About Drew McManus

"I hear that every time you show up to work with an orchestra, people get fired." Those were the first words out of an executive's mouth after her board chair introduced us. That executive is now a dear colleague and friend but the day that consulting contract began with her orchestra, she was convinced I was a hatchet-man brought in by the board to clean house.

I understand where the trepidation comes from as a great deal of my consulting and technology provider work for arts organizations involves due diligence, separating fact from fiction, interpreting spin, as well as performance review and oversight. So yes, sometimes that work results in one or two individuals "aggressively embracing career change" but far more often than not, it reinforces and clarifies exactly what works and why.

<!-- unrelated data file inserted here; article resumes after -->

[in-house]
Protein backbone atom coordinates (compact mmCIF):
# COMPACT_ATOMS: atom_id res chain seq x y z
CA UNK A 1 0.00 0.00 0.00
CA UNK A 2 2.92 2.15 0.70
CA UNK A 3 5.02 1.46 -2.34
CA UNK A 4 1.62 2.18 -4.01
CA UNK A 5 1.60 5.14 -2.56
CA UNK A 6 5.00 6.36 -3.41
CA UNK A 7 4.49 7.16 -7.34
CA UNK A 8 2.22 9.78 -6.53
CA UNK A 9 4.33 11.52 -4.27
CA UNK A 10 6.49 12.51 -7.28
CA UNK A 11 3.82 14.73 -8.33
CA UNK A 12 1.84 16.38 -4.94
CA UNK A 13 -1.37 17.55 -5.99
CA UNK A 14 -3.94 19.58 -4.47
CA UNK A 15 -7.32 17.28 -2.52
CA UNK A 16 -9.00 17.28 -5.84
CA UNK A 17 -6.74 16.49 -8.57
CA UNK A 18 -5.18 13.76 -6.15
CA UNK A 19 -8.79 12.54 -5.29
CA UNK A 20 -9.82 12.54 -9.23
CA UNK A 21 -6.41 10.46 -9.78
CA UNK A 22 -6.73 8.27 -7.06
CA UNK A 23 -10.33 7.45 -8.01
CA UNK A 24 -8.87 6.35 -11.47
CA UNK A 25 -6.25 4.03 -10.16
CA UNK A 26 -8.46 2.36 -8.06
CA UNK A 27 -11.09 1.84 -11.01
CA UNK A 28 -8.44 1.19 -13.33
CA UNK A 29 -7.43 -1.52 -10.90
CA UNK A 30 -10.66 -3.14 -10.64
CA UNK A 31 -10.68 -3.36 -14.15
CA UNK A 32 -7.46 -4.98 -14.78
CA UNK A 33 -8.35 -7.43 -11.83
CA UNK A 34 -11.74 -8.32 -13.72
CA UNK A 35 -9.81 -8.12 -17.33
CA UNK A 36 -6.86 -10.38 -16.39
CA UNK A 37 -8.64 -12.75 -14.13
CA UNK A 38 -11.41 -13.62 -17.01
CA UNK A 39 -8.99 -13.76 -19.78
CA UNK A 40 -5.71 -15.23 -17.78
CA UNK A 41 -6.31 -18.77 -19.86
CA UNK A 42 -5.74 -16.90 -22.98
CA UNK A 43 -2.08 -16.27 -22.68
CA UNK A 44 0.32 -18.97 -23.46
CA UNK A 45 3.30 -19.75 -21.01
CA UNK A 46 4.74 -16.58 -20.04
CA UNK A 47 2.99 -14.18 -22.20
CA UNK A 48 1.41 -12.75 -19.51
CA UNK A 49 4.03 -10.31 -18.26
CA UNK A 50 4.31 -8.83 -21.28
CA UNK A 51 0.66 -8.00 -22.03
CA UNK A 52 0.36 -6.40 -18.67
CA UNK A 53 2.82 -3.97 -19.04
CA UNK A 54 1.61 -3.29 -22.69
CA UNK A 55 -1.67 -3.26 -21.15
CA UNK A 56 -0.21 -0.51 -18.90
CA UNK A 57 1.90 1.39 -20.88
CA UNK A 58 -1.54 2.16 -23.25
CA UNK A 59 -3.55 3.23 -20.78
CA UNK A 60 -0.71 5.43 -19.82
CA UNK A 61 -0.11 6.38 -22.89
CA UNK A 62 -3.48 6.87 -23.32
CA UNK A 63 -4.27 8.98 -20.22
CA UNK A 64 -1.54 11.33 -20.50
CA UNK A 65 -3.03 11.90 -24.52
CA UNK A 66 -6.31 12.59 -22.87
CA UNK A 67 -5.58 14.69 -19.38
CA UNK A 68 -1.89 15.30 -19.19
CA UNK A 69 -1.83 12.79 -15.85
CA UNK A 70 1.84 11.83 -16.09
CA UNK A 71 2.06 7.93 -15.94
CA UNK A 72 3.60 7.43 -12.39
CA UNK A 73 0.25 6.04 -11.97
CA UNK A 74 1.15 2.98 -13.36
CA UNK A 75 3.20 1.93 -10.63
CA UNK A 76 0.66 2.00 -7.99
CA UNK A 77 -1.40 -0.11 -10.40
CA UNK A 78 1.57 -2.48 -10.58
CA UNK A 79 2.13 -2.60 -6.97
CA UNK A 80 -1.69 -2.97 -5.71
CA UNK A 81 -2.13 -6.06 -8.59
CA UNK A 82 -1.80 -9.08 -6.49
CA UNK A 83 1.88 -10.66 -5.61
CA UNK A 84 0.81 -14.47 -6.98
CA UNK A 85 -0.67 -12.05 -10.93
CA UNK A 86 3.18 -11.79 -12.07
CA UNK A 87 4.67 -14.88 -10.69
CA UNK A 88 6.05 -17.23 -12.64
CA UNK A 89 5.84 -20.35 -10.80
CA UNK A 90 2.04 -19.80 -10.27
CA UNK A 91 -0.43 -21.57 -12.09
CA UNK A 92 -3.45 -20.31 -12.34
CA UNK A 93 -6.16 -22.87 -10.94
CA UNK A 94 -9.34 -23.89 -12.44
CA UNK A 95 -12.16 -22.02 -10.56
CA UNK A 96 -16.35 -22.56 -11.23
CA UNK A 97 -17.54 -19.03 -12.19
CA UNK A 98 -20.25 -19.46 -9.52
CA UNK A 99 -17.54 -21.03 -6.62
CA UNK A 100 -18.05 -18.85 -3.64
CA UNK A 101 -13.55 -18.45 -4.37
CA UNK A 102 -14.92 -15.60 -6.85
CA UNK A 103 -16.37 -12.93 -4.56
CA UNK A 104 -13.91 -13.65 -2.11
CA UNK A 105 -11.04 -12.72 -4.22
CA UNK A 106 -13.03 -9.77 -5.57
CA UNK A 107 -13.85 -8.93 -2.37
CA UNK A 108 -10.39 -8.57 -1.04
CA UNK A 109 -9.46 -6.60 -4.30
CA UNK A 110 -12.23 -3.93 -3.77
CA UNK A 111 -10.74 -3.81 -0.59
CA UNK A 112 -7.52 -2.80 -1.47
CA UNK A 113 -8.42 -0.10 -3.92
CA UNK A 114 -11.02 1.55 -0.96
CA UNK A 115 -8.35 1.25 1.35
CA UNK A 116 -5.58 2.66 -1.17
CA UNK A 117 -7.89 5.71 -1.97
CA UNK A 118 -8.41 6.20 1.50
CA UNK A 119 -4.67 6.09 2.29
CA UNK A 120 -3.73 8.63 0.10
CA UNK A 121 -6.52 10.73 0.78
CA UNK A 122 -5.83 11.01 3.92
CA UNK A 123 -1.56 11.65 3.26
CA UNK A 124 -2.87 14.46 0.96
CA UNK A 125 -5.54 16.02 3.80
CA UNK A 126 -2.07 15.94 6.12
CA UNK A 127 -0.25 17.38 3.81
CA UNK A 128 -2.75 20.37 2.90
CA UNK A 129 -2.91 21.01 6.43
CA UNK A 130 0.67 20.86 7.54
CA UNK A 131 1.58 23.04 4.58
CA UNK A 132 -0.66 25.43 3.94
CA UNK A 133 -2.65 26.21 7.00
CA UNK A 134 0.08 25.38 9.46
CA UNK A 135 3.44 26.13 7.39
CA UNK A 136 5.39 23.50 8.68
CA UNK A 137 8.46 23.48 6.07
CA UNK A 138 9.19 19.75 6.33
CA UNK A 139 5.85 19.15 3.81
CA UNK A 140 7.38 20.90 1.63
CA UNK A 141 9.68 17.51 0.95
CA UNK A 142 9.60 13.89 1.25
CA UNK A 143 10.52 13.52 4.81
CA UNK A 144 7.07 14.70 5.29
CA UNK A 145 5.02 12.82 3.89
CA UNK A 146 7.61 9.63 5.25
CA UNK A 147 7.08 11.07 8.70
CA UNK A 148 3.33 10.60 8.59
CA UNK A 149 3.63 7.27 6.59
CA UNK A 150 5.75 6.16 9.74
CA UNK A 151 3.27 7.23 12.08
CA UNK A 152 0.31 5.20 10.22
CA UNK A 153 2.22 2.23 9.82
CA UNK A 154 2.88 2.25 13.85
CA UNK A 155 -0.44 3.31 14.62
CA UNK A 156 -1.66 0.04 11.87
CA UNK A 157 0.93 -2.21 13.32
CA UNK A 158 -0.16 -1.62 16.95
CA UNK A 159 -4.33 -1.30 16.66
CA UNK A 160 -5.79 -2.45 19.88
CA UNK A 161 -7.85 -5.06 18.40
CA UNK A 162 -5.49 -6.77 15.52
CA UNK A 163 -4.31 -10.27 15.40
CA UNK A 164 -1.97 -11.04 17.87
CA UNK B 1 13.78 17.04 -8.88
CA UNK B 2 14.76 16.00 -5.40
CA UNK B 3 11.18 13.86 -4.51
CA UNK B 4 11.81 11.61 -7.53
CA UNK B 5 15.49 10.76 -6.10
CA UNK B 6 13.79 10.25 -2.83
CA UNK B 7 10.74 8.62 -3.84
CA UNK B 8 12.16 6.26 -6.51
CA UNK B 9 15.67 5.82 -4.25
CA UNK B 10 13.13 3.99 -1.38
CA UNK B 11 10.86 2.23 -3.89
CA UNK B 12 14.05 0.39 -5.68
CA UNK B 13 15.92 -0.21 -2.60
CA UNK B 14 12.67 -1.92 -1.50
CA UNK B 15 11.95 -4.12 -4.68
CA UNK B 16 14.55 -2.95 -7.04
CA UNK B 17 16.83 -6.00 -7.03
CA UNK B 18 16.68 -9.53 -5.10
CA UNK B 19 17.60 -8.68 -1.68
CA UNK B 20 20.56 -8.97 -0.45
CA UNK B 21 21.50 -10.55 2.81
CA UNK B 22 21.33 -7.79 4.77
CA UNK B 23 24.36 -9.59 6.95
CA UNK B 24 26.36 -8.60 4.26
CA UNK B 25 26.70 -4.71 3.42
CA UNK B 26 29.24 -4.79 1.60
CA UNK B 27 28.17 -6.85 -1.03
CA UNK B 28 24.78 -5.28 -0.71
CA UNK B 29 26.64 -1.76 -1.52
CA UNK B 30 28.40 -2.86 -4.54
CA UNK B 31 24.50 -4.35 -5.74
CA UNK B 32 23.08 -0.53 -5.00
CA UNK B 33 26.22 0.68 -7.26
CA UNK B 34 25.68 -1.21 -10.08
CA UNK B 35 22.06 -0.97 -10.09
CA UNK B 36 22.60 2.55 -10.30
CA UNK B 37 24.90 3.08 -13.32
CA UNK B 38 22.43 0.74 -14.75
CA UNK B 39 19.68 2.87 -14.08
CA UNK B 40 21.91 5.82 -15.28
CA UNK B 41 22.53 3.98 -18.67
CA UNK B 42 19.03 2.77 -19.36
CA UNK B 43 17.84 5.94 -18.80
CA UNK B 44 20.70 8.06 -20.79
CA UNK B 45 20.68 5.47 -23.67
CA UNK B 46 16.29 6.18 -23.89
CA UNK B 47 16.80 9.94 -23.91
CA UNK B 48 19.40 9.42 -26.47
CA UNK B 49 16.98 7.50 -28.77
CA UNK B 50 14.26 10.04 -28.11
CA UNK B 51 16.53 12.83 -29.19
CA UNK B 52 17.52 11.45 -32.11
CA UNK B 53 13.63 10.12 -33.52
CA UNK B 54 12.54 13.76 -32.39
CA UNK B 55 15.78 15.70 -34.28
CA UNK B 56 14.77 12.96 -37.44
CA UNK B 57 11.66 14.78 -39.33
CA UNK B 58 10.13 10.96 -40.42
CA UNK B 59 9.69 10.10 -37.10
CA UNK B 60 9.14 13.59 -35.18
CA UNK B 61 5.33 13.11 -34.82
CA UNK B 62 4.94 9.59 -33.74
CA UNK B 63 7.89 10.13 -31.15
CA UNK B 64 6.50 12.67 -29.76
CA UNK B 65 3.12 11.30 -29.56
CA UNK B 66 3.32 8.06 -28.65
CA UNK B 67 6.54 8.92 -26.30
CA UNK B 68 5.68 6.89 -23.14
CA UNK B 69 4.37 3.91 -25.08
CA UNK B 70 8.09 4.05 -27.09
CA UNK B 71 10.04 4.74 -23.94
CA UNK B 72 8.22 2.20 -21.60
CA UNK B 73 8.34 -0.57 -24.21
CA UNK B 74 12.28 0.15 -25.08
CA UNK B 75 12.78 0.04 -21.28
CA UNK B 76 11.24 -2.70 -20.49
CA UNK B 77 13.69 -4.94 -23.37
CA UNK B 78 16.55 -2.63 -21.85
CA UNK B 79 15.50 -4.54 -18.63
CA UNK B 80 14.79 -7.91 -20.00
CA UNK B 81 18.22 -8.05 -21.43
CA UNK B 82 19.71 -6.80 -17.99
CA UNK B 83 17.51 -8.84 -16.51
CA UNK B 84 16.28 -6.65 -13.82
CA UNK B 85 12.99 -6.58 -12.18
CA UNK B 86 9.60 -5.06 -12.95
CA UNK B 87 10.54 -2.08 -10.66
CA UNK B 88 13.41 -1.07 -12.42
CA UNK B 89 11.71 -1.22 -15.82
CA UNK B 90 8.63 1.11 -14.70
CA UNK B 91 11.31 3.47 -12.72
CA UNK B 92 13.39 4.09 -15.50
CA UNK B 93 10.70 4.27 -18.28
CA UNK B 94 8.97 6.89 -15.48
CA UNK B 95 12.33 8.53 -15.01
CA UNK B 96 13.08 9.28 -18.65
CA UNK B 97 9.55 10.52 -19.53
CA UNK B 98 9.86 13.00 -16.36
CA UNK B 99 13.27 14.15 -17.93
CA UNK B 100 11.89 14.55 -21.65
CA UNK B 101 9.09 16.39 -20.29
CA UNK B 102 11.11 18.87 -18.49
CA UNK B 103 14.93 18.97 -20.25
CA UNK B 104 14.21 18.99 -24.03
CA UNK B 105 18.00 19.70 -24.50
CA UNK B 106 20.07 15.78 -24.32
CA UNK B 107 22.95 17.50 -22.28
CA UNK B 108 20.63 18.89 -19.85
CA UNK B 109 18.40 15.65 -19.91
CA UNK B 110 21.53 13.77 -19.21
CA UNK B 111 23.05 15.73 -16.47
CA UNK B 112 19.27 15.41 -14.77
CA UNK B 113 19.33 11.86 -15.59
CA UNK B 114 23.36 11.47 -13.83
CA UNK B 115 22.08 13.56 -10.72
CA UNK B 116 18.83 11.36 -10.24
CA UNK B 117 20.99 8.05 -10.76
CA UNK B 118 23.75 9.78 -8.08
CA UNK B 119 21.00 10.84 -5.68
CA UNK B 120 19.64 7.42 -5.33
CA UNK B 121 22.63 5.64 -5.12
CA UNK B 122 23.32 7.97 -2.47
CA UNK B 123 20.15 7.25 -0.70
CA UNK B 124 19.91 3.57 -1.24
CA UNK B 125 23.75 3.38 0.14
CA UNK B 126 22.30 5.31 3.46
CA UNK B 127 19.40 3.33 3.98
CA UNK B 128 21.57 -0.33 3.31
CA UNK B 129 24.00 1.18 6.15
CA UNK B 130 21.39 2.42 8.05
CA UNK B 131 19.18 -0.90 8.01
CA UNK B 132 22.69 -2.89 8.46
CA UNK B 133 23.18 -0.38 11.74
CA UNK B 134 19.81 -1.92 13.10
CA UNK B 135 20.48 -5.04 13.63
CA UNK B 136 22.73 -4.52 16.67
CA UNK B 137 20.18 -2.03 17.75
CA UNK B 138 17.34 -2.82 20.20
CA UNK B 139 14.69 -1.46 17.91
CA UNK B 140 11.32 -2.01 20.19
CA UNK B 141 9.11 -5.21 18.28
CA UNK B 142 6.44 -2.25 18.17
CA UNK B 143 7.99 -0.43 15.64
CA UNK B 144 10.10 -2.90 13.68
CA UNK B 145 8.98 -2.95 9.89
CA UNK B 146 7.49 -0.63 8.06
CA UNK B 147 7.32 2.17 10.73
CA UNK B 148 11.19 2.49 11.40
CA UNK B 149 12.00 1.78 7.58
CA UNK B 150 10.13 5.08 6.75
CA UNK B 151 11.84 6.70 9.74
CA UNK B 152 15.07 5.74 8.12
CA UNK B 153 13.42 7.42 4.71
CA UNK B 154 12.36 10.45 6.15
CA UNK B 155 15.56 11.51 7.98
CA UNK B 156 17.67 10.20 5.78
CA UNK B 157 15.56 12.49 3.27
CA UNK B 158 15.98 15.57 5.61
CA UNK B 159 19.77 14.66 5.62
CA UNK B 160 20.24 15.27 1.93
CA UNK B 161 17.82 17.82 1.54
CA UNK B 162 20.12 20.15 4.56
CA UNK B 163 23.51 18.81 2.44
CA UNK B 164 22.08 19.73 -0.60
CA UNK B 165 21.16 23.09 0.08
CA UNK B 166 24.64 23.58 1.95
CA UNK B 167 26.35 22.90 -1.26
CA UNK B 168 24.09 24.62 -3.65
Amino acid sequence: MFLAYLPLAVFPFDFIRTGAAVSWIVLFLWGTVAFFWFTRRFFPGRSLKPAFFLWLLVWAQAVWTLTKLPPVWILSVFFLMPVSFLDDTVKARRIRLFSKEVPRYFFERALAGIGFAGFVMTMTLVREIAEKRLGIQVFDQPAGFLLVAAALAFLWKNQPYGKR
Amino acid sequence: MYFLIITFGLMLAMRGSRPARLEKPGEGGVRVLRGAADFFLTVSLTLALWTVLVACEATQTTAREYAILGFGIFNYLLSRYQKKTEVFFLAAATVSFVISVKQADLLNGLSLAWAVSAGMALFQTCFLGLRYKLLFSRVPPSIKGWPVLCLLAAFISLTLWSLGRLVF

In short, it doesn't matter if you know where all the bodies are buried if you can't keep your own clients out of the ground, and I'm fortunate enough to say that for more than 15 years, I've done exactly that for groups of all budget size from Qatar to Kathmandu.

For fun, I write a daily blog about the orchestra business, provide a platform for arts insiders to speak their mind, keep track of what people in this business get paid, help write a satirical cartoon about orchestra life, hack the arts, and love a good coffee drink.

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5 thoughts on “Following Up On Access And Affordability”

  1. Well, I’d say that a certain (imperfect) model does exist already, but just not in classical music.

    Within pop, Pollstar:

    Looking there right now, they proclaim:
    “Now Showing: 9,954 Artists | 61,282 Events.”

    They are pretty industry-oriented, in that they also track touring revenue, offer a subscription component that provides contact info for agents & managers, etc.). At the same time, there are lots of features of interest to fans (news, reviews, forums, and the like).